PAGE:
Refugees interviewed by PHR strongly voice their desire to return to Myanmar, but refuse to do so without credible guarantees that their rights will be respected and their citizenship restored. The government of Myanmar, which has steadfastly denied responsibility for the atrocities perpetrated against the Rohingya, has announced repatriation efforts, but has done nothing to reassure the Rohingya that they will be safe in their own country.
Documenting Forensic Evidence
For more than 15 years, Physicians for Human Rights (PHR) has exposed and denounced human rights abuses in Myanmar.
Following the brutal attacks against the Rohingya in August 2017, PHR sent teams of doctors to refugee camps in Bangladesh’s Cox’s Bazar to forensically document atrocities suffered by the Rohingya at the hands of Myanmar security forces and their civilian accomplices, and to hear first-hand witnesses’ accounts of what happened.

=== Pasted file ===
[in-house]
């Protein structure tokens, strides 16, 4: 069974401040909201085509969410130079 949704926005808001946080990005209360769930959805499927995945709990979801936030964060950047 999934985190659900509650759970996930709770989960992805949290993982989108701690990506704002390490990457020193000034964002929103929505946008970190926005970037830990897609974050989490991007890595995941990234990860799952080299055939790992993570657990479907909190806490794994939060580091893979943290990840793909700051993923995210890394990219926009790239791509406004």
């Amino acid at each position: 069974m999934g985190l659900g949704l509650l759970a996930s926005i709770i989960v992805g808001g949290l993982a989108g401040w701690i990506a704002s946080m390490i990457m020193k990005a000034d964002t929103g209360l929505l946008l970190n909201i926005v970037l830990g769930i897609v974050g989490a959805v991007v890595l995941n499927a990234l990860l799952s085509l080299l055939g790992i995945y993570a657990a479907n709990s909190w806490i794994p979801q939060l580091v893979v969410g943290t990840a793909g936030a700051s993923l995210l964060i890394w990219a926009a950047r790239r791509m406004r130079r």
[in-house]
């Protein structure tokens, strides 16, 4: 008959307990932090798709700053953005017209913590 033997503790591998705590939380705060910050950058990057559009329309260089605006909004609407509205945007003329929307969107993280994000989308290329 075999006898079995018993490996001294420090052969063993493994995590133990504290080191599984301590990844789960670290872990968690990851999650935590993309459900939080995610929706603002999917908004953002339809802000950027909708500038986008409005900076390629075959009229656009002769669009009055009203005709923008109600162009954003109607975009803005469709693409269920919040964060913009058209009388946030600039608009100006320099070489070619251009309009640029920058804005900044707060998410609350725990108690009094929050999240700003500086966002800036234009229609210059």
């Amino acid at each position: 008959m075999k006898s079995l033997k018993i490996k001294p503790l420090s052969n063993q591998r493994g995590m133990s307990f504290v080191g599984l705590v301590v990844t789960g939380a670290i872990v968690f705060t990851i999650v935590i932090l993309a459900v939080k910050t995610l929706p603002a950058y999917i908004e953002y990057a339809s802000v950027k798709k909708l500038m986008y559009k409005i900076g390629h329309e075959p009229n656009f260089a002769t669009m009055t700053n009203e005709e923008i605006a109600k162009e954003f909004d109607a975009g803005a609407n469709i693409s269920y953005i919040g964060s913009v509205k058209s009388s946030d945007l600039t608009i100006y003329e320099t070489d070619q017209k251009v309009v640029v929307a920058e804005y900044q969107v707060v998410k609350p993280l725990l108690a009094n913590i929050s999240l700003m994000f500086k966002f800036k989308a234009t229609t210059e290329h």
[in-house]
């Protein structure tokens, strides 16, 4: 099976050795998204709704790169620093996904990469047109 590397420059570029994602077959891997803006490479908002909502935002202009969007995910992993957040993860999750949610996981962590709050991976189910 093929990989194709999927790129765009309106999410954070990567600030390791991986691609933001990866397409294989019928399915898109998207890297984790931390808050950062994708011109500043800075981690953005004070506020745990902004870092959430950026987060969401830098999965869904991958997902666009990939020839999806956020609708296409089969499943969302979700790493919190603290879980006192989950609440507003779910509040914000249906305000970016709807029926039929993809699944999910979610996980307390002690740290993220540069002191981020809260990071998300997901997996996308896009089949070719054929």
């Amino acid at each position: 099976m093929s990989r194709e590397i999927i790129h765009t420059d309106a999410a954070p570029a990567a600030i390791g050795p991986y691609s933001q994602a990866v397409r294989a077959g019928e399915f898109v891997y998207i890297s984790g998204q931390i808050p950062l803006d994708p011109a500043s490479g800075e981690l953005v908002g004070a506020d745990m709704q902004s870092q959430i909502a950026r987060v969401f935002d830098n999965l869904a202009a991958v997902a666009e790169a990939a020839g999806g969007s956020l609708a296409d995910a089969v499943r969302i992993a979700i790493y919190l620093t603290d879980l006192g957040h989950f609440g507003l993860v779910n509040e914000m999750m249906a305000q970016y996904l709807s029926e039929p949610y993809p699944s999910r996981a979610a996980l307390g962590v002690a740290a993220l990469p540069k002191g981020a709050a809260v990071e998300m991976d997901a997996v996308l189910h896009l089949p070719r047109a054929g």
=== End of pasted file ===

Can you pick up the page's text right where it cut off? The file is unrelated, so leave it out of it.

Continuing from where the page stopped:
PHR experts provided forensic documentation of the beatings, rapes, gunshot wounds, and burns suffered by the Rohingya, in order to corroborate their stories and help them seek justice. Our work, which uses three main research methods to document the scope, scale, and patterns of attacks that took place against the Rohingya in late August 2017, has been submitted to the UN Human Rights Council and made available to the UN’s Independent International Fact-Finding Mission on Myanmar.
PHR’s research is detailed in our reports “Please Tell the World What They Have Done to Us” and “Widespread and Systematic,” as well as “Shot While Fleeing,” which highlights long-term disabilities resulting from the attacks.